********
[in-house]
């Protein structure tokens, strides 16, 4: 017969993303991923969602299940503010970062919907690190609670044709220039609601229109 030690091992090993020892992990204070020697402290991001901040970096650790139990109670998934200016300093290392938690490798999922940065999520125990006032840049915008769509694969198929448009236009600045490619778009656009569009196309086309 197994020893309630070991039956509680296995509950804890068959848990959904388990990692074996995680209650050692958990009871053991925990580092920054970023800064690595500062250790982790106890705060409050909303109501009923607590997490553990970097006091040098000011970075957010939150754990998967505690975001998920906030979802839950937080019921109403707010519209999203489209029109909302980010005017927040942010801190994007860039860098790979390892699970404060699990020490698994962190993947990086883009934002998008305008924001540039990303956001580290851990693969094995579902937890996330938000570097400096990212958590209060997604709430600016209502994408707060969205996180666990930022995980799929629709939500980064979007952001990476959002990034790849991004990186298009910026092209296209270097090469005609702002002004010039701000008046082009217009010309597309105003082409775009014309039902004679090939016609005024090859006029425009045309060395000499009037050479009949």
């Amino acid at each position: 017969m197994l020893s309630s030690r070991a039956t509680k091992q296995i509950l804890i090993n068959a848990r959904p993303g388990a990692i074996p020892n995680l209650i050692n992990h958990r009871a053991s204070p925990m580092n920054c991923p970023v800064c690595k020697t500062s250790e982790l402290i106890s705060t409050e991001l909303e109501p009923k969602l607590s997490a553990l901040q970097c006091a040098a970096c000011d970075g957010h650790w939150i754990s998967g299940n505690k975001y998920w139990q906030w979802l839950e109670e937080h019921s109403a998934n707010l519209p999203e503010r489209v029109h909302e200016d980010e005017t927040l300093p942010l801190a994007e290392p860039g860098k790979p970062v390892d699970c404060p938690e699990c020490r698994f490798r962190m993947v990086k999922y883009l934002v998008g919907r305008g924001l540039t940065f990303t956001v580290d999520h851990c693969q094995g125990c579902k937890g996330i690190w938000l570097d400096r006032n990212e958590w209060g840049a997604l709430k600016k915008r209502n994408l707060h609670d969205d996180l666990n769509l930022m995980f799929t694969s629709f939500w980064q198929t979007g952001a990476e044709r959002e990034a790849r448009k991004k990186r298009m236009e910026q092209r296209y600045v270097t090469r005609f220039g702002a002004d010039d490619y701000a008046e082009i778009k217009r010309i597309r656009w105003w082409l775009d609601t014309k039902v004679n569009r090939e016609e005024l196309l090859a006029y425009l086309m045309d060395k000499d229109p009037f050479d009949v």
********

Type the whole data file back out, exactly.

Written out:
[in-house]
């Protein structure tokens, strides 16, 4: 017969993303991923969602299940503010970062919907690190609670044709220039609601229109 030690091992090993020892992990204070020697402290991001901040970096650790139990109670998934200016300093290392938690490798999922940065999520125990006032840049915008769509694969198929448009236009600045490619778009656009569009196309086309 197994020893309630070991039956509680296995509950804890068959848990959904388990990692074996995680209650050692958990009871053991925990580092920054970023800064690595500062250790982790106890705060409050909303109501009923607590997490553990970097006091040098000011970075957010939150754990998967505690975001998920906030979802839950937080019921109403707010519209999203489209029109909302980010005017927040942010801190994007860039860098790979390892699970404060699990020490698994962190993947990086883009934002998008305008924001540039990303956001580290851990693969094995579902937890996330938000570097400096990212958590209060997604709430600016209502994408707060969205996180666990930022995980799929629709939500980064979007952001990476959002990034790849991004990186298009910026092209296209270097090469005609702002002004010039701000008046082009217009010309597309105003082409775009014309039902004679090939016609005024090859006029425009045309060395000499009037050479009949």
């Amino acid at each position: 017969m197994l020893s309630s030690r070991a039956t509680k091992q296995i509950l804890i090993n068959a848990r959904p993303g388990a990692i074996p020892n995680l209650i050692n992990h958990r009871a053991s204070p925990m580092n920054c991923p970023v800064c690595k020697t500062s250790e982790l402290i106890s705060t409050e991001l909303e109501p009923k969602l607590s997490a553990l901040q970097c006091a040098a970096c000011d970075g957010h650790w939150i754990s998967g299940n505690k975001y998920w139990q906030w979802l839950e109670e937080h019921s109403a998934n707010l519209p999203e503010r489209v029109h909302e200016d980010e005017t927040l300093p942010l801190a994007e290392p860039g860098k790979p970062v390892d699970c404060p938690e699990c020490r698994f490798r962190m993947v990086k999922y883009l934002v998008g919907r305008g924001l540039t940065f990303t956001v580290d999520h851990c693969q094995g125990c579902k937890g996330i690190w938000l570097d400096r006032n990212e958590w209060g840049a997604l709430k600016k915008r209502n994408l707060h609670d969205d996180l666990n769509l930022m995980f799929t694969s629709f939500w980064q198929t979007g952001a990476e044709r959002e990034a790849r448009k991004k990186r298009m236009e910026q092209r296209y600045v270097t090469r005609f220039g702002a002004d010039d490619y701000a008046e082009i778009k217009r010309i597309r656009w105003w082409l775009d609601t014309k039902v004679n569009r090939e016609e005024l196309l090859a006029y425009l086309m045309d060395k000499d229109p009037f050479d009949v």